Low oxygen levels is the most common complication that arises when a critically ill patient is being placed on a breathing machine. Whether providing oxygen with a small tube below the nose (“nasal cannula”) during the placement of a breathing tube prevents low oxygen levels had been unknown. Among 150 patients receiving a breathing tube in one intensive care unit, the FELLOW Trial found that giving oxygen through a nasal cannula during the placement of a breathing tube did not prevent low oxygen levels. These findings suggest that doctors should focus on other treatments that may prevent low oxygen levels during placement of a breathing tube.
Rationale: Hypoxemia is common during endotracheal intubation of critically ill patients and may predispose to cardiac arrest and death. Administration of supplemental oxygen during laryngoscopy (apneic oxygenation) may prevent hypoxemia.
Objectives: To determine if apneic oxygenation increases the lowest arterial oxygen saturation experienced by patients undergoing endotracheal intubation in the intensive care unit.
Methods: This was a randomized, open-label, pragmatic trial in which 150 adults undergoing endotracheal intubation in a medical intensive care unit were randomized to receive 15 L/min of 100% oxygen via high-flow nasal cannula during laryngoscopy (apneic oxygenation) or no supplemental oxygen during laryngoscopy (usual care). The primary outcome was lowest arterial oxygen saturation between induction and 2 minutes after completion of endotracheal intubation.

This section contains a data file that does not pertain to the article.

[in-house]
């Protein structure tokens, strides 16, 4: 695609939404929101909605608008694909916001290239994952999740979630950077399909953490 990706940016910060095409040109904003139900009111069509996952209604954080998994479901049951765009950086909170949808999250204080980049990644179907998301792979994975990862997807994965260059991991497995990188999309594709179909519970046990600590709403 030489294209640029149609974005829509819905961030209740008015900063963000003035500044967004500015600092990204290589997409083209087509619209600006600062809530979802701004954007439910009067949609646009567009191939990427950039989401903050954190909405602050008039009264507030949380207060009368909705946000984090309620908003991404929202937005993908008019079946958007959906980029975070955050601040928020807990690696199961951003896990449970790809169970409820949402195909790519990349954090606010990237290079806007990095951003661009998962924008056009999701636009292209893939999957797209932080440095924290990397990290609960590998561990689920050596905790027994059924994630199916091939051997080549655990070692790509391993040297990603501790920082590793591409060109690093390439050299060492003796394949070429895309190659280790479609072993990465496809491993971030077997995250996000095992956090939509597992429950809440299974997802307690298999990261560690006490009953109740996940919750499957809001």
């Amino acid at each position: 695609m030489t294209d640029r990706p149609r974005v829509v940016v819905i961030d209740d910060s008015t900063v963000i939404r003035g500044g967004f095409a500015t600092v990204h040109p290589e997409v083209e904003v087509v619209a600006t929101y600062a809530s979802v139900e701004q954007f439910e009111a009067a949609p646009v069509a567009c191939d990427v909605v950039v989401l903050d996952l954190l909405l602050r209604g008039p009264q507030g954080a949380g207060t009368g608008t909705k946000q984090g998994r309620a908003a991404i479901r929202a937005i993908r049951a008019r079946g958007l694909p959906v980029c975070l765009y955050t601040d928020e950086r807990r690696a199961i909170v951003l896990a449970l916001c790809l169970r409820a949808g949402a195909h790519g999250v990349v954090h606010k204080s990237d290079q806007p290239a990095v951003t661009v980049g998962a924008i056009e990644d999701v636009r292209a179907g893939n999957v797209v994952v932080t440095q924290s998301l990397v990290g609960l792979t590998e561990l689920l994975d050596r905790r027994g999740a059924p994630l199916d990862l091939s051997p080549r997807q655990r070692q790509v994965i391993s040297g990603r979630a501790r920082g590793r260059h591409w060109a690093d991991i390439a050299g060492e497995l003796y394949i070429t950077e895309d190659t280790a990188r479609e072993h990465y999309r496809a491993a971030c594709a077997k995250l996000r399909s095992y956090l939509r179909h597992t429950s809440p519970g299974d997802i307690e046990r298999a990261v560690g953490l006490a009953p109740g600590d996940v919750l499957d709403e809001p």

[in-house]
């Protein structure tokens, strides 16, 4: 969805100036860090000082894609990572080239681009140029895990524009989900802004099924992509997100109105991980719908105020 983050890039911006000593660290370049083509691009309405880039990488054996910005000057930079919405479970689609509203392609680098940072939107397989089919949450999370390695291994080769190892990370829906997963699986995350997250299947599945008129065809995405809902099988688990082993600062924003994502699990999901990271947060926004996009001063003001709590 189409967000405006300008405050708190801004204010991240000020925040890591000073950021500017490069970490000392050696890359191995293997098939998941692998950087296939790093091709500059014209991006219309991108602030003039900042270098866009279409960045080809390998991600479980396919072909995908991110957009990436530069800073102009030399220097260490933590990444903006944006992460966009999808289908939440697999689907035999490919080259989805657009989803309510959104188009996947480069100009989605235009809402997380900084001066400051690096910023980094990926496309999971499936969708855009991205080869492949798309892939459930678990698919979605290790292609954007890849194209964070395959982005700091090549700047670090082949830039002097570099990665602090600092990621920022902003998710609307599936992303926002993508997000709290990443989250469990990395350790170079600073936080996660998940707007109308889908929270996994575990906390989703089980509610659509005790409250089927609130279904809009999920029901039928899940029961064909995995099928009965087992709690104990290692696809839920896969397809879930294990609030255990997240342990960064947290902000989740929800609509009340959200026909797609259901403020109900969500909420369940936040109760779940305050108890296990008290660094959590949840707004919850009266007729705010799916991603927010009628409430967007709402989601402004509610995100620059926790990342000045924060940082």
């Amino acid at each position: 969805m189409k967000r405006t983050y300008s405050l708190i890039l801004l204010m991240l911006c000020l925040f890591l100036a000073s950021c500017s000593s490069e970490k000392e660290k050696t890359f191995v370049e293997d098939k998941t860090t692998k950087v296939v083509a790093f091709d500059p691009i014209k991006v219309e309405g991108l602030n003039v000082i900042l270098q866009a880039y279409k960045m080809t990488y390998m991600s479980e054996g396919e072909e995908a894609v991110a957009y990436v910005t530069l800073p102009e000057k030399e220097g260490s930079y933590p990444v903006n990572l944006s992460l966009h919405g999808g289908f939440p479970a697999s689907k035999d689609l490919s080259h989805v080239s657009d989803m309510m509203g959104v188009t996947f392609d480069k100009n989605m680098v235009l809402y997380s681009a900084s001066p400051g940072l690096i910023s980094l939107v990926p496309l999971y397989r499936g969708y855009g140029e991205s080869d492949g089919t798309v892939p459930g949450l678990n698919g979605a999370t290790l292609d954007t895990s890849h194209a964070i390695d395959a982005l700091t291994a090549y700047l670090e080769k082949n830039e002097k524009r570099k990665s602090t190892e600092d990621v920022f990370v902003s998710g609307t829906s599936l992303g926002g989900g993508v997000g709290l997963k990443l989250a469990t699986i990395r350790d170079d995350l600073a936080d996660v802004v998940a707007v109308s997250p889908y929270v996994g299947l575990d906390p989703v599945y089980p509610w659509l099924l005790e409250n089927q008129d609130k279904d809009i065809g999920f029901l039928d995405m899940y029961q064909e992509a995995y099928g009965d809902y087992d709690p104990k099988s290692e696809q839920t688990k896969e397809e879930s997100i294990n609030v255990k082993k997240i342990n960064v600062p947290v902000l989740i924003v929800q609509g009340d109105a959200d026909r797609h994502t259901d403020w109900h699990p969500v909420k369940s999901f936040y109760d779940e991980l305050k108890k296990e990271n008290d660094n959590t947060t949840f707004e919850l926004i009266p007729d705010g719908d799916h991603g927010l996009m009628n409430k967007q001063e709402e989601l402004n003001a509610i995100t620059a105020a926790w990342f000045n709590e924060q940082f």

Measurements and main results: Median lowest arterial oxygen saturation was 92% with apneic oxygenation versus 90% with usual care (95% confidence interval for the difference, -1.6 to 7.4%; P = 0.16). There was no difference between apneic oxygenation and usual care in incidence of oxygen saturation less than 90% (44.7 vs. 47.2%; P = 0.87), oxygen saturation less than 80% (15.8 vs. 25.0%; P = 0.22), or decrease in oxygen saturation greater than 3% (53.9 vs. 55.6%; P = 0.87). Duration of mechanical ventilation, intensive care unit length of stay, and in-hospital mortality were similar between study groups.
Conclusions: Apneic oxygenation does not seem to increase lowest arterial oxygen saturation during endotracheal intubation of critically ill patients compared with usual care. These findings do not support routine use of apneic oxygenation during endotracheal intubation of critically ill adults. Clinical trial registered with www.clinicaltrials.gov (NCT 02051816).
Manuscript Title: “Randomized Trial of Apneic Oxygenation during Endotracheal Intubation of the Critically Ill.”
Journal: American Journal of Respiratory and Critical Care Medicine